• Sign Language Interpreter: This will involve working with the interpreter to establish an appropriate place to interpret, and getting materials such as handouts and or complimentary books so they have an opportunity to study vocabulary used in class.
  • Note-taking Services:
  • Captioned Videos: Use videos that are closed captioned.  Be aware of how to turn on the closed captioning on equipment being used in the classroom.

Etiquette:

  • Look directly at the person who is deaf or hard of hearing not the interpreter and maintain eye contact throughout the conversation.
  • Phrases such as “Tell him/her” are not necessary.
  • Do not cover your mouth or face.  It makes it impossible to read lips.
  • Do not use exaggerated lip movements, speak normally
  • Speaking louder does not help
  • Interpreters follow a code of ethics which includes confidentiality.  Therefore, interpreters are not able to answer personal questions on behalf of the student.  Please direct personal questions to the student.

Environment:

  • Be aware of lighting: sufficient lighting is needed to see the interpreter and/or speaker
  • Do not stand in front of windows or sources of bright light
  • Seating: Make sure deaf/hard of hearing person is able to see both you and the interpreter
  • Class discussion: Please keep in mind that a student using an interpreter or captionist will always get the information after everyone else.  In order to allow the student a better opportunity to participate it is helpful to pause after asking the class a question, and then select someone to answer.
  • Small Group Discussion: Interpreter/s will join the small group and interpret between members of the small group.  It is helpful to ask students to be courteous and speak one at a time.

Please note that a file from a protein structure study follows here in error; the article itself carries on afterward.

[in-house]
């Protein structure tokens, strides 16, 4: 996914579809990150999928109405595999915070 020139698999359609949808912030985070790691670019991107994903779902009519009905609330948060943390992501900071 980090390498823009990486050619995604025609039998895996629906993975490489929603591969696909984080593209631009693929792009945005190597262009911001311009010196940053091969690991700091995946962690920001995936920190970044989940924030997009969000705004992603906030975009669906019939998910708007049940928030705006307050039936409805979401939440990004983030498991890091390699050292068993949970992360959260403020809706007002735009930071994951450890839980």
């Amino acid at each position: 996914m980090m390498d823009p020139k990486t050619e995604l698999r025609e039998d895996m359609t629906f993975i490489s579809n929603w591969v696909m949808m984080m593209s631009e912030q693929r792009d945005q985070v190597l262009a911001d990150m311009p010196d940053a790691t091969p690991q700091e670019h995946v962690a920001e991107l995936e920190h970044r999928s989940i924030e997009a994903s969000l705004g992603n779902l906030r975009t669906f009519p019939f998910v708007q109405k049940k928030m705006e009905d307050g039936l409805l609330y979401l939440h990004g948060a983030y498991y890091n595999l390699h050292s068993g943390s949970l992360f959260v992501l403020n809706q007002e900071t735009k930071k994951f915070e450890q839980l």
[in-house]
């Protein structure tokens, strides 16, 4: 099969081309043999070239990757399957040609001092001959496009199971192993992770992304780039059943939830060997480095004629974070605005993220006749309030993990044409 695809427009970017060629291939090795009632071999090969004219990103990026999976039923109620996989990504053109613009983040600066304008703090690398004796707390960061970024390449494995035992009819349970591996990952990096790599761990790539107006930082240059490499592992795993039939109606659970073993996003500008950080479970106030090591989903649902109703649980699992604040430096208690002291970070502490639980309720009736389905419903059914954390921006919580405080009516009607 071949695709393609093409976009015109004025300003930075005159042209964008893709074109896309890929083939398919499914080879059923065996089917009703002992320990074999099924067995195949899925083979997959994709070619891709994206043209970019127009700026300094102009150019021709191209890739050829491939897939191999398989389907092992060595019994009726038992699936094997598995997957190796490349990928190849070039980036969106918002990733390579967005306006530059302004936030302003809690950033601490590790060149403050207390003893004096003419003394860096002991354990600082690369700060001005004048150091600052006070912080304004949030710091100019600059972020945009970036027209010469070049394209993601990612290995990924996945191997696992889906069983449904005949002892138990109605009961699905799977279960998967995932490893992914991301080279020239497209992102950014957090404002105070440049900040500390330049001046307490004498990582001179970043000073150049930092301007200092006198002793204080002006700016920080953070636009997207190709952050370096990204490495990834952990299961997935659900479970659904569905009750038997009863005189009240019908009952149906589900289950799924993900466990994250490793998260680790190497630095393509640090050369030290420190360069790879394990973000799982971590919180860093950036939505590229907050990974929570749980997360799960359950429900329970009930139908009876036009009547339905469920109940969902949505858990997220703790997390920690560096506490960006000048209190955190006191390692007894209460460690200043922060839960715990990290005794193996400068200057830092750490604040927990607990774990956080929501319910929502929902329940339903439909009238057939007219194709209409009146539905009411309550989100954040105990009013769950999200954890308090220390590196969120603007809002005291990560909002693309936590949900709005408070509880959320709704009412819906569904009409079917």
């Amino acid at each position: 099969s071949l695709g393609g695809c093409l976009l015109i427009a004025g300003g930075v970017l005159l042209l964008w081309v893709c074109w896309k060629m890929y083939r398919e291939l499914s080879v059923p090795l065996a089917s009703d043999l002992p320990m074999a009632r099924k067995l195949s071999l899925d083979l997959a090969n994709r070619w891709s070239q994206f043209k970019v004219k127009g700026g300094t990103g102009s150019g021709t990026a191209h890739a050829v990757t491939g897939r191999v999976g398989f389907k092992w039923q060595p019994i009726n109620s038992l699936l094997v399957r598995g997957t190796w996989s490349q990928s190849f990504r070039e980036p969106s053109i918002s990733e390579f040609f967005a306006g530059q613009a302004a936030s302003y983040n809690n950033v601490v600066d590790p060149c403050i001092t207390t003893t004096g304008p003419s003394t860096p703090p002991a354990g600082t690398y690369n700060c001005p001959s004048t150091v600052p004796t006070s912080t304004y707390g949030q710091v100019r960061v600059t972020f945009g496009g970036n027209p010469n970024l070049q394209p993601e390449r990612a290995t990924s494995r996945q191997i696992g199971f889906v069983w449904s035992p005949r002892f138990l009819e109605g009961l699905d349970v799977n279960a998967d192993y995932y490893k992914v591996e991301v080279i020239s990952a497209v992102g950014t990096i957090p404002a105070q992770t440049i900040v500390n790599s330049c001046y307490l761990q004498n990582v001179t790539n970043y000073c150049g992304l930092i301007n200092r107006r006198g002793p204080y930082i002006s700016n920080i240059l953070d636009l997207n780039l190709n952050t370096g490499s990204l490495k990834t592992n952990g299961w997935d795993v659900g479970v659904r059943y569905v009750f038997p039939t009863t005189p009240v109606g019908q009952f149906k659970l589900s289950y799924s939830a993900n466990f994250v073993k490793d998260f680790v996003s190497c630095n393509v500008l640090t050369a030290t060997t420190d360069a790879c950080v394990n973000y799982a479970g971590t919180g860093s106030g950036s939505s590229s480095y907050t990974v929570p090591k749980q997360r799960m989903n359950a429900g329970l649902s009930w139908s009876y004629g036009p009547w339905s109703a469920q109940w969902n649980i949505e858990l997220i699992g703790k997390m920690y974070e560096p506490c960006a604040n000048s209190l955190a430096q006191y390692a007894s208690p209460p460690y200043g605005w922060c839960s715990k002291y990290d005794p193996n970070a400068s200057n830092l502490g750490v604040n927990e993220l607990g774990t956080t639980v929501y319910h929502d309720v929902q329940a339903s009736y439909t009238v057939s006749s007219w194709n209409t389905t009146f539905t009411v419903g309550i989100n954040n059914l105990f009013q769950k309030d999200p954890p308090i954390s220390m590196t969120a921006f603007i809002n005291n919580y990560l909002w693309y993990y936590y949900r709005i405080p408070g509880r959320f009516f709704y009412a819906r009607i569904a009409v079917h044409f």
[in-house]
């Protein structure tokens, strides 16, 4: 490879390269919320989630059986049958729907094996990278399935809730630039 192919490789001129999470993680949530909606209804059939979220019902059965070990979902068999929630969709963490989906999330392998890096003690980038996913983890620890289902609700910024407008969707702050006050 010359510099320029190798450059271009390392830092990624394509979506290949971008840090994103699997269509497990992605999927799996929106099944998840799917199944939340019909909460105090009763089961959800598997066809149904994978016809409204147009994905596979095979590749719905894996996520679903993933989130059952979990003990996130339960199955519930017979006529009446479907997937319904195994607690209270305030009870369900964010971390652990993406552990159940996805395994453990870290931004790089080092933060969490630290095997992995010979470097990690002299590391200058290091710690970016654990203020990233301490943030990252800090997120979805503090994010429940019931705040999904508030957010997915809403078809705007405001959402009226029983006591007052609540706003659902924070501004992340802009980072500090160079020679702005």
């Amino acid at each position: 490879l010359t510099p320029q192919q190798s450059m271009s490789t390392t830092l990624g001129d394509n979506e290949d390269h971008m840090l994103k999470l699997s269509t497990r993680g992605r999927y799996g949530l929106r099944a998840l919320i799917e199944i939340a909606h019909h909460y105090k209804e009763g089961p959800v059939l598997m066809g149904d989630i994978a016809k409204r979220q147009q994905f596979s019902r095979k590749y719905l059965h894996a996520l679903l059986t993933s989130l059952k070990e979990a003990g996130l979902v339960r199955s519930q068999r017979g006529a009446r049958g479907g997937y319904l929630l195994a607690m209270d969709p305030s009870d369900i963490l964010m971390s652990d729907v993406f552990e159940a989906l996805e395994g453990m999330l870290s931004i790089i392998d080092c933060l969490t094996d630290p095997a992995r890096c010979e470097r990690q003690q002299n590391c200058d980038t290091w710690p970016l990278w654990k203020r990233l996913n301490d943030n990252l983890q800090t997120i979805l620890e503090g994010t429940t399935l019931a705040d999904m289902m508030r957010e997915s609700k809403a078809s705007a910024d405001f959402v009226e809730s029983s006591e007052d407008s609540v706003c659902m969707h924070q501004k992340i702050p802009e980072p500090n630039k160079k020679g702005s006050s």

• Exams: Please write any corrections or changes to an exam on the board.  This is not only helpful for the deaf/hard of hearing student but to all the students.
  • Be aware, people are unable to do multiple visual tasks at the same time.  This includes situations such as trying to write or read and read lips or watch a sign language interpreter simultaneously.   

Academic Accommodations May Include:

  • Preferred Seating: Student may need to sit in the front row in order to read your lips and/or see the interpreter.
  • FM Listening System: This is an amplification device used by students with a small to moderate hearing loss.  It requires the instructor to wear a microphone attached to a transmitting device.
  • Real-time or Remote Captioning: This involves a captionist in the classroom or a captionist in a remote location that types what is said in class and then is immediately transmitted to the student’s laptop.
  • Sign Language Interpreter: This will involve working with the interpreter to establish an appropriate place to interpret, and getting materials such as handouts and or complimentary books so they have an opportunity to study vocabulary used in class.
  • Note-taking Services:
  • Captioned Videos: Use videos that are closed captioned.  Be aware of how to turn on the closed captioning on equipment being used in the classroom.